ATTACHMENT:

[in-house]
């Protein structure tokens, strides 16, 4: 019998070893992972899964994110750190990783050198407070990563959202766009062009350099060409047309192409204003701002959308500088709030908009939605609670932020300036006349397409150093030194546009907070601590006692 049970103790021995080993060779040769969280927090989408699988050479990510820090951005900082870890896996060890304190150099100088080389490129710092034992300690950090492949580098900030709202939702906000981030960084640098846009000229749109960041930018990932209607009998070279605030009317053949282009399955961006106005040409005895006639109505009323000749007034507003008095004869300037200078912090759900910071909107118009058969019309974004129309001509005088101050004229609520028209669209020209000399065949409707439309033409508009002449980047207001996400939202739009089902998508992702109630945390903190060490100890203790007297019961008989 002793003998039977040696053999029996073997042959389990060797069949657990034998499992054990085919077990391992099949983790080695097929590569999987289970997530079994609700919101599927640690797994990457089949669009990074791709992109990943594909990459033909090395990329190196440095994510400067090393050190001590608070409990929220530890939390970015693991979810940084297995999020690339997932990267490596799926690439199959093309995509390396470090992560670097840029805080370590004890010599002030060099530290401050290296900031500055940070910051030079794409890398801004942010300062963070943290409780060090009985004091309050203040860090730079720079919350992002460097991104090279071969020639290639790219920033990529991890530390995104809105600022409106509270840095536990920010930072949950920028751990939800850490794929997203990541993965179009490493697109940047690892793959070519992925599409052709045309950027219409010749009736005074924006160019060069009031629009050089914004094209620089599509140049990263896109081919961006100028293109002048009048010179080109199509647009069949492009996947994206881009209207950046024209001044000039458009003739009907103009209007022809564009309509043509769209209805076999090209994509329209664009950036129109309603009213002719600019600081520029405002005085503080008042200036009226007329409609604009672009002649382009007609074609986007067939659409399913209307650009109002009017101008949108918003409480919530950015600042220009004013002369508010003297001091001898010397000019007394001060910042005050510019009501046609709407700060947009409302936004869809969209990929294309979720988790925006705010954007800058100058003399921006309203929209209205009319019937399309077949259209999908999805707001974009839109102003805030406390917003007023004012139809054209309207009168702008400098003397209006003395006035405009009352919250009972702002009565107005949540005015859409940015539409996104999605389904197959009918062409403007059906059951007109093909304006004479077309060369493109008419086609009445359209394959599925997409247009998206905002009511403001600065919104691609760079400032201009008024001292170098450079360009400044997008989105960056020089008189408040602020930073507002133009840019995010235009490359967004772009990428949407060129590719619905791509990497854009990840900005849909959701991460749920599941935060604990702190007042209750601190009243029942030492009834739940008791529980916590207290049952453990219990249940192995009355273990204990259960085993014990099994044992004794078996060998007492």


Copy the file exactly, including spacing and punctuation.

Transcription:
[in-house]
């Protein structure tokens, strides 16, 4: 019998070893992972899964994110750190990783050198407070990563959202766009062009350099060409047309192409204003701002959308500088709030908009939605609670932020300036006349397409150093030194546009907070601590006692 049970103790021995080993060779040769969280927090989408699988050479990510820090951005900082870890896996060890304190150099100088080389490129710092034992300690950090492949580098900030709202939702906000981030960084640098846009000229749109960041930018990932209607009998070279605030009317053949282009399955961006106005040409005895006639109505009323000749007034507003008095004869300037200078912090759900910071909107118009058969019309974004129309001509005088101050004229609520028209669209020209000399065949409707439309033409508009002449980047207001996400939202739009089902998508992702109630945390903190060490100890203790007297019961008989 002793003998039977040696053999029996073997042959389990060797069949657990034998499992054990085919077990391992099949983790080695097929590569999987289970997530079994609700919101599927640690797994990457089949669009990074791709992109990943594909990459033909090395990329190196440095994510400067090393050190001590608070409990929220530890939390970015693991979810940084297995999020690339997932990267490596799926690439199959093309995509390396470090992560670097840029805080370590004890010599002030060099530290401050290296900031500055940070910051030079794409890398801004942010300062963070943290409780060090009985004091309050203040860090730079720079919350992002460097991104090279071969020639290639790219920033990529991890530390995104809105600022409106509270840095536990920010930072949950920028751990939800850490794929997203990541993965179009490493697109940047690892793959070519992925599409052709045309950027219409010749009736005074924006160019060069009031629009050089914004094209620089599509140049990263896109081919961006100028293109002048009048010179080109199509647009069949492009996947994206881009209207950046024209001044000039458009003739009907103009209007022809564009309509043509769209209805076999090209994509329209664009950036129109309603009213002719600019600081520029405002005085503080008042200036009226007329409609604009672009002649382009007609074609986007067939659409399913209307650009109002009017101008949108918003409480919530950015600042220009004013002369508010003297001091001898010397000019007394001060910042005050510019009501046609709407700060947009409302936004869809969209990929294309979720988790925006705010954007800058100058003399921006309203929209209205009319019937399309077949259209999908999805707001974009839109102003805030406390917003007023004012139809054209309207009168702008400098003397209006003395006035405009009352919250009972702002009565107005949540005015859409940015539409996104999605389904197959009918062409403007059906059951007109093909304006004479077309060369493109008419086609009445359209394959599925997409247009998206905002009511403001600065919104691609760079400032201009008024001292170098450079360009400044997008989105960056020089008189408040602020930073507002133009840019995010235009490359967004772009990428949407060129590719619905791509990497854009990840900005849909959701991460749920599941935060604990702190007042209750601190009243029942030492009834739940008791529980916590207290049952453990219990249940192995009355273990204990259960085993014990099994044992004794078996060998007492």